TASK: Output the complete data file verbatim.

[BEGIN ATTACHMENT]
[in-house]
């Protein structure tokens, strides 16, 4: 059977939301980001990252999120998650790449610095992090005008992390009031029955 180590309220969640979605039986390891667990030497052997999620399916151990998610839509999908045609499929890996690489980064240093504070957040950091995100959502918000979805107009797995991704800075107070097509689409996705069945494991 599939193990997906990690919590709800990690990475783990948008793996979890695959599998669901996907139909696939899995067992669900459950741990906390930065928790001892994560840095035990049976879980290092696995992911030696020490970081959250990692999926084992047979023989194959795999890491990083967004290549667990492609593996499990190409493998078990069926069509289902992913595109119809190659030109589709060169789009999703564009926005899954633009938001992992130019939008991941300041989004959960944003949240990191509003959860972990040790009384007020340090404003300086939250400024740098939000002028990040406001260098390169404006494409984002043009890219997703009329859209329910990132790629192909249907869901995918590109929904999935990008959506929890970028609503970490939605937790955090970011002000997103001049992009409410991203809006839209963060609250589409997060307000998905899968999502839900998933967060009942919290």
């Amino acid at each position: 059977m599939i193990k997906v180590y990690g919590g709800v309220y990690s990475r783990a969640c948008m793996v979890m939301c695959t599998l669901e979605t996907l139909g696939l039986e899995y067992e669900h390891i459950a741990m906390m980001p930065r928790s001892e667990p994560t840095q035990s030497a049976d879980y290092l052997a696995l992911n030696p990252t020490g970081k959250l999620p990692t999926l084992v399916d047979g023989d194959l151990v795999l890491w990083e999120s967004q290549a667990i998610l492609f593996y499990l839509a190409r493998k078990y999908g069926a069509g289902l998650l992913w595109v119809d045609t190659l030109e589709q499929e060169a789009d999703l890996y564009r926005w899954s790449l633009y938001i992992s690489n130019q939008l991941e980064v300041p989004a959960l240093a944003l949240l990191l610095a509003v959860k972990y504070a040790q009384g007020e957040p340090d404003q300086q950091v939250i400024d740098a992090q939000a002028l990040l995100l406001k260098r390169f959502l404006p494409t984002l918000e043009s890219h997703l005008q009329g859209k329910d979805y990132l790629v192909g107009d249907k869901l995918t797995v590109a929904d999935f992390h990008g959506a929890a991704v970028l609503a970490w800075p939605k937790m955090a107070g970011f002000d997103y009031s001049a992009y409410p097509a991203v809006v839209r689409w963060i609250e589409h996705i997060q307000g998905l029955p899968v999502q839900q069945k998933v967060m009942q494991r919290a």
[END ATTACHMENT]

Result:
[in-house]
């Protein structure tokens, strides 16, 4: 059977939301980001990252999120998650790449610095992090005008992390009031029955 180590309220969640979605039986390891667990030497052997999620399916151990998610839509999908045609499929890996690489980064240093504070957040950091995100959502918000979805107009797995991704800075107070097509689409996705069945494991 599939193990997906990690919590709800990690990475783990948008793996979890695959599998669901996907139909696939899995067992669900459950741990906390930065928790001892994560840095035990049976879980290092696995992911030696020490970081959250990692999926084992047979023989194959795999890491990083967004290549667990492609593996499990190409493998078990069926069509289902992913595109119809190659030109589709060169789009999703564009926005899954633009938001992992130019939008991941300041989004959960944003949240990191509003959860972990040790009384007020340090404003300086939250400024740098939000002028990040406001260098390169404006494409984002043009890219997703009329859209329910990132790629192909249907869901995918590109929904999935990008959506929890970028609503970490939605937790955090970011002000997103001049992009409410991203809006839209963060609250589409997060307000998905899968999502839900998933967060009942919290």
């Amino acid at each position: 059977m599939i193990k997906v180590y990690g919590g709800v309220y990690s990475r783990a969640c948008m793996v979890m939301c695959t599998l669901e979605t996907l139909g696939l039986e899995y067992e669900h390891i459950a741990m906390m980001p930065r928790s001892e667990p994560t840095q035990s030497a049976d879980y290092l052997a696995l992911n030696p990252t020490g970081k959250l999620p990692t999926l084992v399916d047979g023989d194959l151990v795999l890491w990083e999120s967004q290549a667990i998610l492609f593996y499990l839509a190409r493998k078990y999908g069926a069509g289902l998650l992913w595109v119809d045609t190659l030109e589709q499929e060169a789009d999703l890996y564009r926005w899954s790449l633009y938001i992992s690489n130019q939008l991941e980064v300041p989004a959960l240093a944003l949240l990191l610095a509003v959860k972990y504070a040790q009384g007020e957040p340090d404003q300086q950091v939250i400024d740098a992090q939000a002028l990040l995100l406001k260098r390169f959502l404006p494409t984002l918000e043009s890219h997703l005008q009329g859209k329910d979805y990132l790629v192909g107009d249907k869901l995918t797995v590109a929904d999935f992390h990008g959506a929890a991704v970028l609503a970490w800075p939605k937790m955090a107070g970011f002000d997103y009031s001049a992009y409410p097509a991203v809006v839209r689409w963060i609250e589409h996705i997060q307000g998905l029955p899968v999502q839900q069945k998933v967060m009942q494991r919290a």